Resource Library

The year 2020 seems so distant, and yet our goal as a collection of camp professionals is to serve 20 million campers by that year. So how do we get there? I have long been a proponent that programs sell camps — not Web sites, not brochures, and certainly not e-mail blasts (all of which are still important marketing tools). Anywhere from 60–80 percent of your campers came to you in their first year because they heard from someone else about your amazing program, how fun it was, or how many friends they made.
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As a camp counselor, your job is among the most important responsibilities anywhere - parents have entrusted their children to you. You have the charge of not only making sure they are safe, but of nurturing their development.

Nurturing campers' development includes having clear ideas of the kinds of behaviors you want to encourage. Some positive behaviors that can be taught at camp are:

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Every child is unique. Every camp is unique. So, unique approaches when responding to the needs of children in camps are essential. Summer camps were started to support children during out-of-school time (Ozier, n. d.) and to offer survival skills for children to thrive in the real world, outside of the immediate relationship of their families. Summer camps are a valuable resource for all children, especially those who have a learning disability and have experienced trauma or situational factors such as homesickness and bullying.

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When you decided to be a summer camp counselor this summer, you made a great choice. Few summer jobs offer as many opportunities for personal growth and leadership development, or allow you to have such a meaningful, positive impact on a child’s life. Being a camp counselor won’t be as easy as some summer jobs, but it has the potential to be much more rewarding. Even before the season starts, you will be inundated with information about everything from camp policy guidelines to camper behavior management strategies. It might seem overwhelming, and it probably will be at times.

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The benefits to youth from camping are well known by former campers, their parents, and camp directors. However, little research is available on the influence that an organized camping experience has on youth, mainly because there seems to be general agreement that camp is good for kids. A recent meta-analysis of the available research determined the state of knowledge on the influence that the organized camping experience has on the self-constructs: self-esteem, self-confidence, and other aspects of self. The results are good news for camping.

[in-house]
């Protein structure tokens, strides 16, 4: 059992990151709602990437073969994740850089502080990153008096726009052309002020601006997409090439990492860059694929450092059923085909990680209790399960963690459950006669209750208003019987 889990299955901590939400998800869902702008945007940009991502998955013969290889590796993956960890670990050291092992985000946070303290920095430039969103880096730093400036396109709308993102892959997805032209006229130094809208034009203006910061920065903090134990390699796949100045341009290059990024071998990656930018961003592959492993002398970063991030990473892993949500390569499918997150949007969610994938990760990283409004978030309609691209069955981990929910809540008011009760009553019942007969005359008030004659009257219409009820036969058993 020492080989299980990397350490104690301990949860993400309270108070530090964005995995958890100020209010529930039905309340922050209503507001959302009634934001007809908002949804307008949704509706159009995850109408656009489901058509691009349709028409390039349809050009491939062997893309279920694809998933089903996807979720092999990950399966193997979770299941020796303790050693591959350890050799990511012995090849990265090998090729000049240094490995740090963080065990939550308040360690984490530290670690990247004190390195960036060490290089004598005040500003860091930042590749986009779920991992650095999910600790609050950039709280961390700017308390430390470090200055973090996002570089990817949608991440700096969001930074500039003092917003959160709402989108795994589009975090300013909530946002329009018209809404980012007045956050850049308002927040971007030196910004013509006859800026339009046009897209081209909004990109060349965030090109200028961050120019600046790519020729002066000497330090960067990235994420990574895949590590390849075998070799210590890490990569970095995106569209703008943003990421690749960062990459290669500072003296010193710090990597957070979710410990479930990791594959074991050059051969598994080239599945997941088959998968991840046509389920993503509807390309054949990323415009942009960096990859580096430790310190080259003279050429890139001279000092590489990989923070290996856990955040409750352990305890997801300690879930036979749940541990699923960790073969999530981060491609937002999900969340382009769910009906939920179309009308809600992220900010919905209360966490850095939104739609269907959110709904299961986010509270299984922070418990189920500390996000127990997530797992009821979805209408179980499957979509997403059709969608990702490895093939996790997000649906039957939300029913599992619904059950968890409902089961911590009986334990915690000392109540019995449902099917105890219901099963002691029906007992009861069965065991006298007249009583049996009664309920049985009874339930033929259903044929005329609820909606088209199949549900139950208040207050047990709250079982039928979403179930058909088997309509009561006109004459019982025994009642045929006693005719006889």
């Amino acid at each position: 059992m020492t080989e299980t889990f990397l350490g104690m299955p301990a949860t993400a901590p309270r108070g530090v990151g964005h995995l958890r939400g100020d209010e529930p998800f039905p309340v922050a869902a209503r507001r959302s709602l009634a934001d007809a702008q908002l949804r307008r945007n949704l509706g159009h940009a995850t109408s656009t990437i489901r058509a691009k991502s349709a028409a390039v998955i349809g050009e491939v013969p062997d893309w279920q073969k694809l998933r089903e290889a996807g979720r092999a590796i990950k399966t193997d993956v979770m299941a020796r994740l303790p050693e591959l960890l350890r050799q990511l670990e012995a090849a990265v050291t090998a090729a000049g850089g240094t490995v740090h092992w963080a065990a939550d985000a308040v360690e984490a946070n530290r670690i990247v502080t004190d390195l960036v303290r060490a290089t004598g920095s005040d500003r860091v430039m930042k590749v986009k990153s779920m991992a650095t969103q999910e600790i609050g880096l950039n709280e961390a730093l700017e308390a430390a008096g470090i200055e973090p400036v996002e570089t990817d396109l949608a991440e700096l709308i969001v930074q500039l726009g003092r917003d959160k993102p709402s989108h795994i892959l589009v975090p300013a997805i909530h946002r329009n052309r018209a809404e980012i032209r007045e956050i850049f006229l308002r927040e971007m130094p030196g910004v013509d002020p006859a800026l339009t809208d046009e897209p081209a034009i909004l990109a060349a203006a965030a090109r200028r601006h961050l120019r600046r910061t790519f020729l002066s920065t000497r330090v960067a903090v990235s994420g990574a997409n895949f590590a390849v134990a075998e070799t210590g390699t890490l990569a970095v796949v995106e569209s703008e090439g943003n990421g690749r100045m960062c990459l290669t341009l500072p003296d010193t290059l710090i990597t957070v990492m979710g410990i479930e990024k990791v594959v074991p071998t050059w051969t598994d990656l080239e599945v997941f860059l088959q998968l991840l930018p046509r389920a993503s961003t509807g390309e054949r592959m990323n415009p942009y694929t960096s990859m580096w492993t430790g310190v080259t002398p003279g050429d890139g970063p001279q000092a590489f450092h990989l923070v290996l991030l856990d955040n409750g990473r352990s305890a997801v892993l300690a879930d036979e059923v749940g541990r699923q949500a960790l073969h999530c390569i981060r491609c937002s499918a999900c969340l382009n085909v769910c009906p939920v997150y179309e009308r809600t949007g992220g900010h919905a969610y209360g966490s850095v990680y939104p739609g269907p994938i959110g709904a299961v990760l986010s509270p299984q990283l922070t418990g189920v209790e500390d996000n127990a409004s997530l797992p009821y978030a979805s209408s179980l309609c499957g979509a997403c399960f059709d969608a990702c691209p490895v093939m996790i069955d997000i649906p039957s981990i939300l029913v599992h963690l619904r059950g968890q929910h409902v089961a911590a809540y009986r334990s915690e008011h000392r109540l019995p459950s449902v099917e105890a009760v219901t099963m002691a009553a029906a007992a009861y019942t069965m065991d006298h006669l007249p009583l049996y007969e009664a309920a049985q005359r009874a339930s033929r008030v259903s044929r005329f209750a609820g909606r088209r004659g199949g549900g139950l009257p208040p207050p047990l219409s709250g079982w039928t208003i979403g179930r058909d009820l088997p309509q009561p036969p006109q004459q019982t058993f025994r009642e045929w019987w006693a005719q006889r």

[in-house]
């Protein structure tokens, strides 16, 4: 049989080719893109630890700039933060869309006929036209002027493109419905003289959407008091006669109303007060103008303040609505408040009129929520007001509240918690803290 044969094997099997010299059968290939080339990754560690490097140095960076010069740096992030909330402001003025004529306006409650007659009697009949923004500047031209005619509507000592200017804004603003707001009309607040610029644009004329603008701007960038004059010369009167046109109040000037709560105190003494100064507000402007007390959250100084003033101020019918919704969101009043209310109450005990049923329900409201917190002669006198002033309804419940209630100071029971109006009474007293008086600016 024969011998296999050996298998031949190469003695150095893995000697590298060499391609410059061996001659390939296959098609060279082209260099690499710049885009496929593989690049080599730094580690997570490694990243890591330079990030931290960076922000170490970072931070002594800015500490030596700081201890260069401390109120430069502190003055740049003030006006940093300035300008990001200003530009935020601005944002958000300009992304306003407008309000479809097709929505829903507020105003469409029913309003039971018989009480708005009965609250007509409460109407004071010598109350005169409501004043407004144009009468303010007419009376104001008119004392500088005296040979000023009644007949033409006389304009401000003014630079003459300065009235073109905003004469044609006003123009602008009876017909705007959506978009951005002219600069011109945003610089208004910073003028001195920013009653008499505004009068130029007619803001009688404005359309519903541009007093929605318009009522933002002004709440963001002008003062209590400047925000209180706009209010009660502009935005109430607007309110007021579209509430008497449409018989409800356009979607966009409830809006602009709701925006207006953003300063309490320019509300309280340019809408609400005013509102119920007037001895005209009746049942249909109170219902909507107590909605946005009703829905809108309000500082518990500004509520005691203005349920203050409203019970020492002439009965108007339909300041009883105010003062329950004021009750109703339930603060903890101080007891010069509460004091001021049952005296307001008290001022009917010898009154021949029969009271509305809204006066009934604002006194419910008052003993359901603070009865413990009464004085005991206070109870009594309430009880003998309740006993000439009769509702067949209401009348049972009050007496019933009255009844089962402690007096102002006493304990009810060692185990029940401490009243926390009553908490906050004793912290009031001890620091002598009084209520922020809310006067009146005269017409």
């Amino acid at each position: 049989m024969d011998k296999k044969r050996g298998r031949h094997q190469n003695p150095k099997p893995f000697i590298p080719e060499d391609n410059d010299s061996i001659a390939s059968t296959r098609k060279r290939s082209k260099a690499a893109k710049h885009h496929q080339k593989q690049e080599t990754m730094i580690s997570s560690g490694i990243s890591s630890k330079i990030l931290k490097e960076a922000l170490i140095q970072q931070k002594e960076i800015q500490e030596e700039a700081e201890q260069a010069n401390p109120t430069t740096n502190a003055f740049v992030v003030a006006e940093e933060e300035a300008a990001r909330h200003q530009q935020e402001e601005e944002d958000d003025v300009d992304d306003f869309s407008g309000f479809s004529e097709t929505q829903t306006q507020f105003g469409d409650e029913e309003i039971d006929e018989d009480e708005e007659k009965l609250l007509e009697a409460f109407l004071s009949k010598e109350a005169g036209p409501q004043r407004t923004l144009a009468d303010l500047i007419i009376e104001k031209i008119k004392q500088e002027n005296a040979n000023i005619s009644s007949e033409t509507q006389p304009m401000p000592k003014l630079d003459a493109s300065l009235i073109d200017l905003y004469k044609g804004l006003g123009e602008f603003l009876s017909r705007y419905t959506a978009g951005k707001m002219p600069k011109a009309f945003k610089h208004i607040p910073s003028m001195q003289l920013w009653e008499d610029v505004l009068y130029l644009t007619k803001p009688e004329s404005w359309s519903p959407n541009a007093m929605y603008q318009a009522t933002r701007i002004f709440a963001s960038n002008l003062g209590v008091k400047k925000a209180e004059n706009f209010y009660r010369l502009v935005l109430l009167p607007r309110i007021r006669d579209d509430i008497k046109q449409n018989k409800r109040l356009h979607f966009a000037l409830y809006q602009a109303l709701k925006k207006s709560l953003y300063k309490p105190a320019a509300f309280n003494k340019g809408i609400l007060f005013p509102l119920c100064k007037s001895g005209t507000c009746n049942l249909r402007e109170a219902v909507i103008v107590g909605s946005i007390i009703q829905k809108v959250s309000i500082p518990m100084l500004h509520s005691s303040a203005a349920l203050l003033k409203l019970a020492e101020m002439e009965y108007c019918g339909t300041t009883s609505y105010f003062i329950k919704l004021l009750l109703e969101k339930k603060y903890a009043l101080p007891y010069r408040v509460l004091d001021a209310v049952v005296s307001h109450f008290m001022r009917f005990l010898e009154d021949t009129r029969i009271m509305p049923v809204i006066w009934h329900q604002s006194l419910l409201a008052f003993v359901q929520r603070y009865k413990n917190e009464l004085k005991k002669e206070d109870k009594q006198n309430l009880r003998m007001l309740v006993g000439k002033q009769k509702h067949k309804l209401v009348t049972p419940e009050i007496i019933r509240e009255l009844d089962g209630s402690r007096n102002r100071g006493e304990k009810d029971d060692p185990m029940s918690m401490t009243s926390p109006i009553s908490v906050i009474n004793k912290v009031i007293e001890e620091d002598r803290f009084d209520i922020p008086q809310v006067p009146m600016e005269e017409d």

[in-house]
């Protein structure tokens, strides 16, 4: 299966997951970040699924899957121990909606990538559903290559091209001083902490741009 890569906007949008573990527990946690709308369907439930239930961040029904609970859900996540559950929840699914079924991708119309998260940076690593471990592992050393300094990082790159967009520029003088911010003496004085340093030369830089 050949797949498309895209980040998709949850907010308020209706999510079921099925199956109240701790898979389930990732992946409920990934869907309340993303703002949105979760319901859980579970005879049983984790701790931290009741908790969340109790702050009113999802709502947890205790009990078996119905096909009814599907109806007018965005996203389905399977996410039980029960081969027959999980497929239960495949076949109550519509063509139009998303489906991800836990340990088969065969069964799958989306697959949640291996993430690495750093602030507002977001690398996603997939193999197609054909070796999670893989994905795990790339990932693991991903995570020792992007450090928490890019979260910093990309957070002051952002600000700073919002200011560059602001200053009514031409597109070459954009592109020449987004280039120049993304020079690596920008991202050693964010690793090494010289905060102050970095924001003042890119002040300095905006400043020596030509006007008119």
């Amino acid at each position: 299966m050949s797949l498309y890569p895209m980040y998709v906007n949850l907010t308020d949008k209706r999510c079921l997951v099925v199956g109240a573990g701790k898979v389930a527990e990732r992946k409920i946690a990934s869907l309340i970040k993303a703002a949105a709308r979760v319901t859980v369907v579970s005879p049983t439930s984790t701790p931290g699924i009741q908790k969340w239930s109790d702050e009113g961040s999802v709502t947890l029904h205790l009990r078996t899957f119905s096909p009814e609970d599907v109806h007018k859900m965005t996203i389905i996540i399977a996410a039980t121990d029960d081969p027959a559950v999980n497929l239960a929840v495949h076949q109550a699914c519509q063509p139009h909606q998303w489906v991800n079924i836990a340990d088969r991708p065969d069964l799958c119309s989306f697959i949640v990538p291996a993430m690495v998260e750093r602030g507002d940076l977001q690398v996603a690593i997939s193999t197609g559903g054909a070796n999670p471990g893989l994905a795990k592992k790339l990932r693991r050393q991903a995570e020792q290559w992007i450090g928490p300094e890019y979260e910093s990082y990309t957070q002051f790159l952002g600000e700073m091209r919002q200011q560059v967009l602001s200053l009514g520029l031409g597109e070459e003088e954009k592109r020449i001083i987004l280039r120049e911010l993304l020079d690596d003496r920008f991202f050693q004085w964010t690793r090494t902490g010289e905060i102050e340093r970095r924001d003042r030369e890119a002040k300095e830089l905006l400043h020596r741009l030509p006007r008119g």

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Christine Carter, PhD, will be giving a keynote address at the 2012 ACA National Conference. Carter is the author of Raising Happiness: 10 Simple Steps for More Joyful Kids and Happier Parents and a sociologist and happiness expert at UC Berkeley’s Greater Good Science Center. In an interview with Camping Magazine, Carter explains why happiness is integral to success and how we can promote positive emotions in campers.

The basic premise of Raising Happiness is that happiness is a skill we can teach kids. Why is happiness so important?

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Not Just Another Summer!
Published Date:

As you are working at camp, here are three thoughts to help you make sure you are getting the most out of your experience as a camp counselor.

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Since the outbreak of H1N1 during the summer of 2009, camps have been diligently updating their health and safety protocols and practices for the management of communicable diseases. By accessing and integrating information from the Centers for Disease Control, the American Camp Association® (ACA), the Association of Camp Nurses, and other related resources, camps are improving their health practices by incorporating new knowledge into their day-to-day health center operations.

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I once worked with cat. Not a “meow” cat, although that’s how she identified herself to me. She was a thirteen-year-old girl who insisted she was a cat. You can imagine how hard it was for her at summer camp, in a cabin full of very typical thirteen-year-old girls, being anything but typical (meow). As I worked through the various expressions of her cat-ness — complaints about the food, the bathroom, the waterfront, the lack of a scratching pole, etc. — it became pretty clear that she felt different and she didn’t know how to express it in any other way. So she was a cat.

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As we celebrate the third anniversary of the 20/20 Toolbox series in Camping Magazine and start a new publication year, we are given not only a chance to pause and reflect on what we have accomplished, but an opportunity to reinvent, re-imagine, and recommit ourselves to the purpose and intent of this very important article series.

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E.g., 2020-07-08